Not having had anything to do with the reserve for the duration of the harvest, I'm unsure what to write. So I'll start with what I know about.
For arable farmers like myself, harvest (mid July to mid October) is a mental time of year when I try to cram a year's work in to 12 weeks; not only harvesting the current crop but also sowing next year's before the weather closes in, which tends to be about now.
The weather in late July and early August was shadeing for everyone and led to oilseed rape crops starting to grow in the pods before they were cut. This led to all sorts of problems, with buyers unwilling to accept crops with more than five per cent sprouts in the harvested material.
Apparently this may lead to an increase of fatty acids in the crushed put oil which cuts quality. In this area we were luckier with the weather than most and thanks to working the combine to midnight most nights, and doing a couple of 24-hour shifts, we managed to bring the harvest home only four days later than last year.
The hangover caused by dreadful harvest conditions will affect farmer and consumer alike as quality wheat may have to be imported. Wheat can stand a bit of rain if it's not ready to harvest but, being three to four weeks earlier than here, the English wheat was ripe so suffering a serious drop in quality when the rains hit.
Huge amounts of wheat usually destined for bread and biscuit making have ended up swamping the Scottish animal feed and distilling markets, hauling prices down to £60 per tonne. That having been said, at the time of writing some millers are entering the Scottish market eking out their short supply of English milling wheat with Scottish; by Christmas perhaps the break even point of £70 per tonne can be achieved.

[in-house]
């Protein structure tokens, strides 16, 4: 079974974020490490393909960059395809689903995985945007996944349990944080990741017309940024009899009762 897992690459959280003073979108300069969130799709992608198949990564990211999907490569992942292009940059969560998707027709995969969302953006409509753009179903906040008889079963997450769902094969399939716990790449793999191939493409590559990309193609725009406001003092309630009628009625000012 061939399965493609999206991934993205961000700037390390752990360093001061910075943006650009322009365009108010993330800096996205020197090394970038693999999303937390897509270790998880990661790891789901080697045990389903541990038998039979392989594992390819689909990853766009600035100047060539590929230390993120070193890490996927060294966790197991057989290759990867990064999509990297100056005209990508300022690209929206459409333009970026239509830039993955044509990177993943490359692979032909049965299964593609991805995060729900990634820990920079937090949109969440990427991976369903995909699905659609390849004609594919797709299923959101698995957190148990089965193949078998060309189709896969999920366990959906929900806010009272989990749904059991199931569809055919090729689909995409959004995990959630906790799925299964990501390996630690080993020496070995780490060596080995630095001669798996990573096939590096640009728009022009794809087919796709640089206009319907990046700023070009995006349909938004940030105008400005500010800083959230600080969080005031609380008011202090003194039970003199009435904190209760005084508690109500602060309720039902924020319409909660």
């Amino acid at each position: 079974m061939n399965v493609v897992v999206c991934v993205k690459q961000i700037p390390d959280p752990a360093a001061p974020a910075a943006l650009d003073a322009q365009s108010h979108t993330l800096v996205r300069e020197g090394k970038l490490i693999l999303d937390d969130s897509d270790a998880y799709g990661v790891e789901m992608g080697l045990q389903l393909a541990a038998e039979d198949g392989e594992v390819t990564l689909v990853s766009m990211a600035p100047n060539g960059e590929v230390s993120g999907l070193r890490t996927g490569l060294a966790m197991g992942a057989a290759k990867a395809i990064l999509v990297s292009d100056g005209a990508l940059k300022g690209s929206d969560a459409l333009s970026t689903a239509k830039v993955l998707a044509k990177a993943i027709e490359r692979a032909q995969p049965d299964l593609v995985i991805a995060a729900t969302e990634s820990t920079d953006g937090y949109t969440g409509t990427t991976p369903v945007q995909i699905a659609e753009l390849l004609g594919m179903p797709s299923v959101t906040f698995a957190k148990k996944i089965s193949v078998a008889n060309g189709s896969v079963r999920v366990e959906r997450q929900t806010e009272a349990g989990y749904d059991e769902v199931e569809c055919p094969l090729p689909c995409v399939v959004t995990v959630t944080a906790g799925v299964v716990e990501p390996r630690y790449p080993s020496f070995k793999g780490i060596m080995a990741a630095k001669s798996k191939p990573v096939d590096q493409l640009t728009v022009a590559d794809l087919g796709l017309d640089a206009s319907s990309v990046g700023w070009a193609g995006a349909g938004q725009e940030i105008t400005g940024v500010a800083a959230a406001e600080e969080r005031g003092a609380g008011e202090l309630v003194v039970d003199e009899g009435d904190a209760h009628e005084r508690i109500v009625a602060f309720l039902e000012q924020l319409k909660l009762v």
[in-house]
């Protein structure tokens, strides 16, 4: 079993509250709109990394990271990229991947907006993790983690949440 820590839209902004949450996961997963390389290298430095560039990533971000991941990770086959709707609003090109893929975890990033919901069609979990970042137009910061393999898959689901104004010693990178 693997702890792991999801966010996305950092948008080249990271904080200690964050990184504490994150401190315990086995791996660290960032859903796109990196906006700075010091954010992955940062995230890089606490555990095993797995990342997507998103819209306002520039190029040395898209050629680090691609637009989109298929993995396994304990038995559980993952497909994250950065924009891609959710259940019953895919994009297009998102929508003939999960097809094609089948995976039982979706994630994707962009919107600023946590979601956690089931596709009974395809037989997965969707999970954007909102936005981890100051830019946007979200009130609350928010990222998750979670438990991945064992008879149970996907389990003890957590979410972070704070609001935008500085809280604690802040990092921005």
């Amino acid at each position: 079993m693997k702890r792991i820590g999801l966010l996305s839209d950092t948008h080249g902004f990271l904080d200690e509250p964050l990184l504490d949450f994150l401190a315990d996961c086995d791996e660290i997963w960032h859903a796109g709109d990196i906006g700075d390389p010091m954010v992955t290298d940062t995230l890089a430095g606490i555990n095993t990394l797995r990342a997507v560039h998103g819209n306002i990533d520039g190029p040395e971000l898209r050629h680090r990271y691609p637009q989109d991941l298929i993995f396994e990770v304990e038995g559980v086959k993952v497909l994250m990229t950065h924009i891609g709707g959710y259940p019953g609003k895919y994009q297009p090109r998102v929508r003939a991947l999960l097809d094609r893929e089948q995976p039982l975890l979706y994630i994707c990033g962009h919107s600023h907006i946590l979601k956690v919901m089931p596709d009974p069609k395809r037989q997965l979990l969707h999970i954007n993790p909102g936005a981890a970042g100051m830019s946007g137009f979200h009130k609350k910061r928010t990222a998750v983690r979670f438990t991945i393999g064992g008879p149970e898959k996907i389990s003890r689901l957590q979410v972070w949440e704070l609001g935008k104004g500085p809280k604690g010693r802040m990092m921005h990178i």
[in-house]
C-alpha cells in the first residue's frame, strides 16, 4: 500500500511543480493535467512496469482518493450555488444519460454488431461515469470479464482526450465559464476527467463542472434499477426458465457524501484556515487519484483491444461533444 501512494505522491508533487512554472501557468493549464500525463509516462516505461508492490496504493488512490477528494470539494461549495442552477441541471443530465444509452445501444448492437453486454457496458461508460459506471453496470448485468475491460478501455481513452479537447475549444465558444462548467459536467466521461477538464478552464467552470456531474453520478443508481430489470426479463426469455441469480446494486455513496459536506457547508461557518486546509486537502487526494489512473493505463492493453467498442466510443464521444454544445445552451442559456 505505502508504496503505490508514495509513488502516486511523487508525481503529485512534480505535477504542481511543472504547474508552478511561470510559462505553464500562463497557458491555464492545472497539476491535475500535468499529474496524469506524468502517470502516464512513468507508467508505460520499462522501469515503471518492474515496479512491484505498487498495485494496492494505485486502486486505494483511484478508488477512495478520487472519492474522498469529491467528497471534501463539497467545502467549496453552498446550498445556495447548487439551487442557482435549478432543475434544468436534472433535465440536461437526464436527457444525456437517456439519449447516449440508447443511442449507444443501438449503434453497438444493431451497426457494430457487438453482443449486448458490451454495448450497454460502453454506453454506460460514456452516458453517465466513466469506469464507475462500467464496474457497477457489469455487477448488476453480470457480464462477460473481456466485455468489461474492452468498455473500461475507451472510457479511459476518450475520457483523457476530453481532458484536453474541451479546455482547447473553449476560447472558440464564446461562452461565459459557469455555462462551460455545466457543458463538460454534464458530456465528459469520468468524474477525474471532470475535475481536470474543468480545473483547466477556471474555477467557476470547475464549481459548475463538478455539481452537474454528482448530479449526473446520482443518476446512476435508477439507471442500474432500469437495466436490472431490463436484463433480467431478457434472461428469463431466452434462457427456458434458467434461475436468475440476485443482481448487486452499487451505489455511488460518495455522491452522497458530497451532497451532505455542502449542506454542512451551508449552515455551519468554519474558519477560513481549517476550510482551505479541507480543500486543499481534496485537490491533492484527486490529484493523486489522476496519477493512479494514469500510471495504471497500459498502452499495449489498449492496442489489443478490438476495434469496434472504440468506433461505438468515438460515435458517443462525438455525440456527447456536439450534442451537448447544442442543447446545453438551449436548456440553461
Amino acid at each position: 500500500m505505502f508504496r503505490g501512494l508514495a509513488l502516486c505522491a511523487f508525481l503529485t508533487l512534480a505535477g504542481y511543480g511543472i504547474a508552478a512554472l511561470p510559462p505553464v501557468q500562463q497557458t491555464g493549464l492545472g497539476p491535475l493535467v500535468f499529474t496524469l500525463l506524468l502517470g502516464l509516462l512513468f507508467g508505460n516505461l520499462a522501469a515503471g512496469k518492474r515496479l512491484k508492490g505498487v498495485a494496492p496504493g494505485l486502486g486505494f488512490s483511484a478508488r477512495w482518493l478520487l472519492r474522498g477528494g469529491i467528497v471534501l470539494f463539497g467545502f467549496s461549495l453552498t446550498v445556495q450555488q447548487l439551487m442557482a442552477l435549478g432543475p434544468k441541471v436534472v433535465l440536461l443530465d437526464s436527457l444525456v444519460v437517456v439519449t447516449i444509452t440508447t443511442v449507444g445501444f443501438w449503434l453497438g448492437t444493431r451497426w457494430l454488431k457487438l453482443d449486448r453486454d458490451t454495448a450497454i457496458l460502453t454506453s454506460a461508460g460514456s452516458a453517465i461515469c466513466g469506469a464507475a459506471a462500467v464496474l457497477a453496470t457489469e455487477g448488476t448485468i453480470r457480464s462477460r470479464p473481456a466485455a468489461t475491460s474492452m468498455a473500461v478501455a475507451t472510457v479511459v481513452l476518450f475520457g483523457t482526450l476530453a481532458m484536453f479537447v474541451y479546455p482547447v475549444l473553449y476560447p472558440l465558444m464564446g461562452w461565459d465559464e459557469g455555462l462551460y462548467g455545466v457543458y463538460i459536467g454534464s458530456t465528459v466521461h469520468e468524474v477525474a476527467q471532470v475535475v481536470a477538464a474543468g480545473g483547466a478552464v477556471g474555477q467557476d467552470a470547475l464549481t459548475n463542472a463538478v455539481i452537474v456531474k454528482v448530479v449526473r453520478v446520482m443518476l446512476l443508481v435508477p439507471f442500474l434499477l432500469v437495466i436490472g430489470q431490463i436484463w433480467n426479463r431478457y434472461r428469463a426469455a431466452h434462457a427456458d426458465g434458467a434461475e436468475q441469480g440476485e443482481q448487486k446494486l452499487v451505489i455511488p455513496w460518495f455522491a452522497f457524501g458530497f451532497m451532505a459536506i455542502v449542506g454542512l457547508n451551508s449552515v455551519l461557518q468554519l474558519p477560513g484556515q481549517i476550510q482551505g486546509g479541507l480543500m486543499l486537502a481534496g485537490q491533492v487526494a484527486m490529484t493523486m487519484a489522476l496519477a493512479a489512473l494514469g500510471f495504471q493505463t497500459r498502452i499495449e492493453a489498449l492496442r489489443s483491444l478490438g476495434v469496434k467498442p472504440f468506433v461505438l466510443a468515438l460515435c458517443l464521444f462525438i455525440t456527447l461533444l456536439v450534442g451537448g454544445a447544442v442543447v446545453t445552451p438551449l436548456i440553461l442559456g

Enough farming, I hear you cry! Looking around the cattle this morning, and thinking of bringing them in for the winter, a covey of grey partridge got up. I'm quite sure there are more than last year.
Karen (the boss) informs me that around 30,000 pink-footed geese are knocking around the area and they can be seen and heard at dawn and dusk as they fly in and out of the reserve.
To see them up close and personal and in comfort, why not attend the now traditional 'goose breakfast' at the visitor centre from 6.45-8.45am on Sunday, October 17. A light breakfast is provided for a small donation.
Catch them while you can as most (usually and hopefully) stop here for a short time only before continuing their journey south to overwinter on English crops.